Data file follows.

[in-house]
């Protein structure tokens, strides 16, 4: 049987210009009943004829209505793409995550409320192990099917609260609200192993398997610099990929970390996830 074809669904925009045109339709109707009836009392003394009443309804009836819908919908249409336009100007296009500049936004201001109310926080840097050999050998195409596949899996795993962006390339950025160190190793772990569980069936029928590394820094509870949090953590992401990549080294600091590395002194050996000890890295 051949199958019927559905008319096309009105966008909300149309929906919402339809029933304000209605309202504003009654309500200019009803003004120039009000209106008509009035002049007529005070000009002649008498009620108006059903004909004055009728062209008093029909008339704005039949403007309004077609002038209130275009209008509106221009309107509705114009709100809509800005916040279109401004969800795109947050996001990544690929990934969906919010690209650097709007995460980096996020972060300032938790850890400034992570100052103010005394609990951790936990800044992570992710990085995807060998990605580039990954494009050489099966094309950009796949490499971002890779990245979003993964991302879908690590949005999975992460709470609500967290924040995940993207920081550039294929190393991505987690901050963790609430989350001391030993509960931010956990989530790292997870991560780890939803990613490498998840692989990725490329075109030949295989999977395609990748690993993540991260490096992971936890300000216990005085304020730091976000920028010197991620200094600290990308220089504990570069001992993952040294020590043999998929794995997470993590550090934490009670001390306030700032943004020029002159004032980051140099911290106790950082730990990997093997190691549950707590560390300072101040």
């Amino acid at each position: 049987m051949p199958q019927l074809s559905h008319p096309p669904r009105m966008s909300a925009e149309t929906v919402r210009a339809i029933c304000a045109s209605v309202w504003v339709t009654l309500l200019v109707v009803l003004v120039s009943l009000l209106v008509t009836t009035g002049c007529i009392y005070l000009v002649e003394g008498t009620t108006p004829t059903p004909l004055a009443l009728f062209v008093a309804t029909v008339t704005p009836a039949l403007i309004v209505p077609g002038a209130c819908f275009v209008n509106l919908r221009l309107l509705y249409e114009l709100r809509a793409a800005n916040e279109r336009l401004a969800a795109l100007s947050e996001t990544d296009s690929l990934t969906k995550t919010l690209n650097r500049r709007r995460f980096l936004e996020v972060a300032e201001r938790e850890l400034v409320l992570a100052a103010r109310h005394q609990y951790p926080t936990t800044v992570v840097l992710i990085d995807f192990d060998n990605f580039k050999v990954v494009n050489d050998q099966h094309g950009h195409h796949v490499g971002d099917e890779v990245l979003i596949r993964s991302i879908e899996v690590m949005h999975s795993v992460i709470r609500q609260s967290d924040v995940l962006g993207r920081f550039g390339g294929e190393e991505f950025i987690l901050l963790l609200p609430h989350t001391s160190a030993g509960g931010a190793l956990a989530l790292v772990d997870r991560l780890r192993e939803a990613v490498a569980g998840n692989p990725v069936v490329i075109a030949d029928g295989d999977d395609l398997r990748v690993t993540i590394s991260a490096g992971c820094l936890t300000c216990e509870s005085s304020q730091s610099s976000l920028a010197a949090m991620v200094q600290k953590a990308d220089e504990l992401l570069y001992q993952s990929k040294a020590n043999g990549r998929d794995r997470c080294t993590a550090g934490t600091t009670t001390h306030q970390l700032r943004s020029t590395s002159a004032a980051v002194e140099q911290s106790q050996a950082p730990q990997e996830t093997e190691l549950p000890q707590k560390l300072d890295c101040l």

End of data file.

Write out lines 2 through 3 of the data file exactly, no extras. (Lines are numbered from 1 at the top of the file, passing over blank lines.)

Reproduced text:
């Protein structure tokens, strides 16, 4: 049987210009009943004829209505793409995550409320192990099917609260609200192993398997610099990929970390996830 074809669904925009045109339709109707009836009392003394009443309804009836819908919908249409336009100007296009500049936004201001109310926080840097050999050998195409596949899996795993962006390339950025160190190793772990569980069936029928590394820094509870949090953590992401990549080294600091590395002194050996000890890295 051949199958019927559905008319096309009105966008909300149309929906919402339809029933304000209605309202504003009654309500200019009803003004120039009000209106008509009035002049007529005070000009002649008498009620108006059903004909004055009728062209008093029909008339704005039949403007309004077609002038209130275009209008509106221009309107509705114009709100809509800005916040279109401004969800795109947050996001990544690929990934969906919010690209650097709007995460980096996020972060300032938790850890400034992570100052103010005394609990951790936990800044992570992710990085995807060998990605580039990954494009050489099966094309950009796949490499971002890779990245979003993964991302879908690590949005999975992460709470609500967290924040995940993207920081550039294929190393991505987690901050963790609430989350001391030993509960931010956990989530790292997870991560780890939803990613490498998840692989990725490329075109030949295989999977395609990748690993993540991260490096992971936890300000216990005085304020730091976000920028010197991620200094600290990308220089504990570069001992993952040294020590043999998929794995997470993590550090934490009670001390306030700032943004020029002159004032980051140099911290106790950082730990990997093997190691549950707590560390300072101040």
């Amino acid at each position: 049987m051949p199958q019927l074809s559905h008319p096309p669904r009105m966008s909300a925009e149309t929906v919402r210009a339809i029933c304000a045109s209605v309202w504003v339709t009654l309500l200019v109707v009803l003004v120039s009943l009000l209106v008509t009836t009035g002049c007529i009392y005070l000009v002649e003394g008498t009620t108006p004829t059903p004909l004055a009443l009728f062209v008093a309804t029909v008339t704005p009836a039949l403007i309004v209505p077609g002038a209130c819908f275009v209008n509106l919908r221009l309107l509705y249409e114009l709100r809509a793409a800005n916040e279109r336009l401004a969800a795109l100007s947050e996001t990544d296009s690929l990934t969906k995550t919010l690209n650097r500049r709007r995460f980096l936004e996020v972060a300032e201001r938790e850890l400034v409320l992570a100052a103010r109310h005394q609990y951790p926080t936990t800044v992570v840097l992710i990085d995807f192990d060998n990605f580039k050999v990954v494009n050489d050998q099966h094309g950009h195409h796949v490499g971002d099917e890779v990245l979003i596949r993964s991302i879908e899996v690590m949005h999975s795993v992460i709470r609500q609260s967290d924040v995940l962006g993207r920081f550039g390339g294929e190393e991505f950025i987690l901050l963790l609200p609430h989350t001391s160190a030993g509960g931010a190793l956990a989530l790292v772990d997870r991560l780890r192993e939803a990613v490498a569980g998840n692989p990725v069936v490329i075109a030949d029928g295989d999977d395609l398997r990748v690993t993540i590394s991260a490096g992971c820094l936890t300000c216990e509870s005085s304020q730091s610099s976000l920028a010197a949090m991620v200094q600290k953590a990308d220089e504990l992401l570069y001992q993952s990929k040294a020590n043999g990549r998929d794995r997470c080294t993590a550090g934490t600091t009670t001390h306030q970390l700032r943004s020029t590395s002159a004032a980051v002194e140099q911290s106790q050996a950082p730990q990997e996830t093997e190691l549950p000890q707590k560390l300072d890295c101040l």